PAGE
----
FTP/TFTP communication

FTP/TFTP communication

 FTP stands for "File Transfer Protocol" and is also known as File Transfer Protocol. It is a communication protocol for transferring files over a network, and has been the most commonly used file transfer protocol on the Internet since the early days of the Internet.

 Other file transfer protocols include NetBIOS and NFS. This realizes file transfer by virtually mounting the external file system using the OS file system.

 With FTP, you can upload files to an FTP server or download files from an FTP server after logging into the destination computer. However, since the user name and password exchanged at that time are sent in plain text without being encrypted, there is a risk of being intercepted.

 If you want to perform secure FTP communication, you need to transfer files using FTPS (FTP over SSL/TLS) or SFTP (SSH FTP).

 File transfer with FTP is command-based, but currently there are many dedicated FTP software that can be operated with a GUI in both Windows and Linux environments. With GUI tools, you can transfer files without being aware of commands.

 FTP communicates using two connections, one for control and one for data transfer. Port 21 (FTP) is used for control and port 20 (FTP-DATA) is used for data transfer.

 First, a control connection is established and user authentication is performed. After successful user authentication, a control connection is established. This is established by making a client-side request to the FTP server. The client connects to port 21 on the server using any free port.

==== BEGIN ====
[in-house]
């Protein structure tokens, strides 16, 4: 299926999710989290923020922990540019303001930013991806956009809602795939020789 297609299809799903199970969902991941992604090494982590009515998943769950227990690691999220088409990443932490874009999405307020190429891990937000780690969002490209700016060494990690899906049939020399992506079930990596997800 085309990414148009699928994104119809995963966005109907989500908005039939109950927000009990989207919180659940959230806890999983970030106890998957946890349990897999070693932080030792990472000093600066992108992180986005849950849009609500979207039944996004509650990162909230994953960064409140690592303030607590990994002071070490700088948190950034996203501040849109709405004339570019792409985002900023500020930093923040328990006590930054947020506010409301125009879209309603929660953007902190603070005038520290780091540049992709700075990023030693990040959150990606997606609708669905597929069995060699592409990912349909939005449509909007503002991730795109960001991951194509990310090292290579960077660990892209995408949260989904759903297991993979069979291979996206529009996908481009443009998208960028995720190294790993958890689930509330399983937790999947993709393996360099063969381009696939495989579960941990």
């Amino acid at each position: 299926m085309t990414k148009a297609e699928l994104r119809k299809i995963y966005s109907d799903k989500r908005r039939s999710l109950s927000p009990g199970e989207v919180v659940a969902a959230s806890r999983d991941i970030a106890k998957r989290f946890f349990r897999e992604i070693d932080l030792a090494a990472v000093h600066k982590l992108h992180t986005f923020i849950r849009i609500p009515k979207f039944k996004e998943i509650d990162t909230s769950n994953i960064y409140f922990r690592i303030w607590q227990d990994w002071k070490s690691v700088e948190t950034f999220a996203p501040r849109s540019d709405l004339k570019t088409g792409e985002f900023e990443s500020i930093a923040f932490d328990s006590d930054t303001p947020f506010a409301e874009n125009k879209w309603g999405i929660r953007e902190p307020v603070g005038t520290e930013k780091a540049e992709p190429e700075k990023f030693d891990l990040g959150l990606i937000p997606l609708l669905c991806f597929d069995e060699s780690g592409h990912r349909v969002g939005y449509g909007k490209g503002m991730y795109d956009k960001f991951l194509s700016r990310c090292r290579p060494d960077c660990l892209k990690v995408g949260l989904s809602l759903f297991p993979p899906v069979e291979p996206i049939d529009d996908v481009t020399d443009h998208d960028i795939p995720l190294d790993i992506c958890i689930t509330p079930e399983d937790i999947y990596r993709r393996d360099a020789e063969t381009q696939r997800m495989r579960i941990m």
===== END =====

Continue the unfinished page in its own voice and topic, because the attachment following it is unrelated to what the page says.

After establishing the control connection, establish the data connection. In this way, with FTP, by establishing a control connection separate from data transmission/reception, other commands such as a stop command can be issued even during data transfer.

 A data connection is created each time by a command passed on the control connection, and is closed when the data transfer is completed. The data connection will transfer files while repeating connection and disconnection many times during one FTP communication.

TFTP communication

 TFTP stands for "Trivial File Transfer Protocol" and is defined in RFC 1350. "Trivial" means "insignificant", and you can see from the name that it is a protocol that is not as good as FTP.

 TFTP is a protocol that simplifies the functions of FTP. Compared to FTP, the functions that can be used are limited and simple, and there is no user name and password authentication function or directory list browsing function. It also uses UDP to transfer files.

 TFTP does not have the ability to browse directories, so you must know exactly what filename you want to transfer and where it resides.

 Since TFTP is a simple protocol, it is suitable for communication with a small amount of data to be exchanged. However, in terms of reliability, it cannot be said to be highly reliable because it does not have an authentication function and uses UDP for transmission.

As a result, very few sites currently support TFTP due to security concerns.

 Currently, TFTP is used for booting an OS on a diskless computer that does not have a bootable disk, and for updating or replacing the OS and firmware of network devices such as routers and switches.

TFTP packet

 When the client accesses the TFTP server, it uses UDP port number 69. However, specifying 69 as the destination port number is only for requests from the client to the TFTP server, and for subsequent communications, the TFTP server uses a random port number for communications.

 TFTP data is sent in 512-byte fixed-length, sequence-numbered data blocks. After sending a fixed-length block of data, the server waits for an acknowledgment from the client before sending the next block of data. If the server does not receive an acknowledgment, it will resend the previous data block as a timeout process.

 If the transfer file is evenly divisible by 512 bytes, the server will send a data block with a data portion of 0 bytes at the end.